I’m sitting in Panera.

I have forty minutes alone before I have to be back home with my kids.

I came here to write this post that I promised Emily Wierenga, celebrating the launch of her beautiful new memoir, Making it Home: Finding My Way to Peace, Identity and Purpose.

I sit in my corner booth next to the wall of windows, and I wonder how I can express the key peace, purpose and identity in the next half an hour. How can I do justice to so great a theme?

I think about my own heart wrestlings through these issues, my quest for a heart occupied by peace, fully content with its purpose.

My mind is cast back to a conversation I had with a friend a few years ago. She was about to move to an unfamiliar city with her spouse and three small children. Her husband had landed a different job, and the whole family trailed along into unknown territory. She said to me one morning: “I just don’t know what I’m going to do there.”

I thought about this for a while, and realized I’ve felt the same way.

“Do what you’ve always been doing,” I told her. “Keep serving your husband. Keep loving your children. Keep teaching them the ways of God. Your identity and purpose haven’t changed just because you find yourself with a new view out your kitchen window while you’re washing the dishes. Your job is to continue fulfilling the calling that God has placed on your life — in this season, as a wife and mom.”

While her primary roles at that time were as a wife and mother, that wasn’t all that defined who my friend was as a person.

I’m a mother of three — but that’s not all that defines me.

I’m an adoptive mom — but that’s not the only thing I am.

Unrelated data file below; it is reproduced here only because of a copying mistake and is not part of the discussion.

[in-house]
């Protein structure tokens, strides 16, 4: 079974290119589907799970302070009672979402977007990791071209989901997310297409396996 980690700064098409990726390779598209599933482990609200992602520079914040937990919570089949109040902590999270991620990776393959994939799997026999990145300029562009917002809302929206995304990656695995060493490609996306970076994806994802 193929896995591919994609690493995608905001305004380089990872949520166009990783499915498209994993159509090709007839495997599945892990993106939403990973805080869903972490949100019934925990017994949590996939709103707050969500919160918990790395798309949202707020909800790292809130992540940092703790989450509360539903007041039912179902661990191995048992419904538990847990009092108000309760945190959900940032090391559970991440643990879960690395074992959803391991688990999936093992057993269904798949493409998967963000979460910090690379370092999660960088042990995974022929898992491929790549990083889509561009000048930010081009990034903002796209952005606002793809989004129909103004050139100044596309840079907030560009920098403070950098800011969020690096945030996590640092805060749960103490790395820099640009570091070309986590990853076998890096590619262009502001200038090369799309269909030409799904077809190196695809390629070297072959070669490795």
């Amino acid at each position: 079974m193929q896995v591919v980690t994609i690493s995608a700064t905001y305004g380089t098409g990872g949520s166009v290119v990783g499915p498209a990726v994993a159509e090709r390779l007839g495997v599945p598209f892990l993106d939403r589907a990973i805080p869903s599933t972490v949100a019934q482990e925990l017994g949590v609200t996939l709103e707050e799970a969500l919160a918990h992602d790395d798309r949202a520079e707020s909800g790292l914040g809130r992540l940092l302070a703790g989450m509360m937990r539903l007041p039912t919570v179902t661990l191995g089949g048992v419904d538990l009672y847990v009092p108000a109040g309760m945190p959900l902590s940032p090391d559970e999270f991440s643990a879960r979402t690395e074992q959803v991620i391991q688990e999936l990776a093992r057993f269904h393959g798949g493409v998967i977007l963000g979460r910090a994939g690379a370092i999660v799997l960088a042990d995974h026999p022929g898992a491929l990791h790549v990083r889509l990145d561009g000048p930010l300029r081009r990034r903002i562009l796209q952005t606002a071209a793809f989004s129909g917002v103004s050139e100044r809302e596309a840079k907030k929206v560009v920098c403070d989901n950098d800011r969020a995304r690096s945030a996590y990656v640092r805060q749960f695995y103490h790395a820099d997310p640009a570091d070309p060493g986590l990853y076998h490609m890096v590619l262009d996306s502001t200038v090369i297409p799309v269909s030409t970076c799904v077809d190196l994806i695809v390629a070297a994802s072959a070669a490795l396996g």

I’m a homeschooler — but I am not my job title.

I’m a pastor’s wife — but my purpose isn’t found solely in my position.

I have brown hair and hazel eyes — but my reflection in the mirror doesn’t reflect my heart.

The thing is, these so-called “labels” I’ve listed above might contribute to my sense of identity, but they don’t dictate my soul. They’re not the core of who I am.

More than that, they could all be snatched away in a heartbeat. My children could die, my spouse could pass away, my kids might be sent to school, my husband might change jobs. My hair that used to be dirty blonde is gradually going gray — and I’m not even 35.

If my family were taken away or my hair all fell out — would my identity be taken away as well? Would my purpose in life dissolve?




I think about the world today. We live in an era where identities can be changed, stolen, compromised.

How do we think about these things and not be discouraged?

The answer lies in a place far deeper than any gender surgery or identity theft hacker can reach.

I have a friend who has recently retired, and one who has recently graduated. They’re both squinting their eyes, navigating through a hazy windshield, unsure what lies ahead around the next bend in the road.

While these next few months may feel frustrating in the land of in between, my friends’ identities have not changed.

They both belong to Christ. Yes, they are now called “graduate” and “retiree,” but far above these earthly labels, they are His.

And that will never change.

Two years ago, a friend of mine wrote a blog post called, “Cancer is not her tagline.” In it, she wrote, “If one has to have a tagline for one’s life, it should be one that will outlast the seasons.”

Motherhood is not my tagline. Neither is my marriage, my job, my hair, or my house.

My tagline is found in the One who calls me His own. By grace alone, I am my beloved’s, and He is mine.

Jesus is my tagline — and so much more.

He is my peace, my purpose, my identity.

He is the One who will help me make it home.




Emily Wierenga’s writing is truly beautiful, friends. In fact, beautiful is an insufficient adjective. Her voice carries me. She inspires me to strive toward bettering myself in the craft.

Her latest book, Making It Home: Finding My Way to Peace, Identity and Purpose is now available. It’s a companion to her first memoir, Atlas Girl.

You can get yourself a copy here.

For more book recommendations, click here.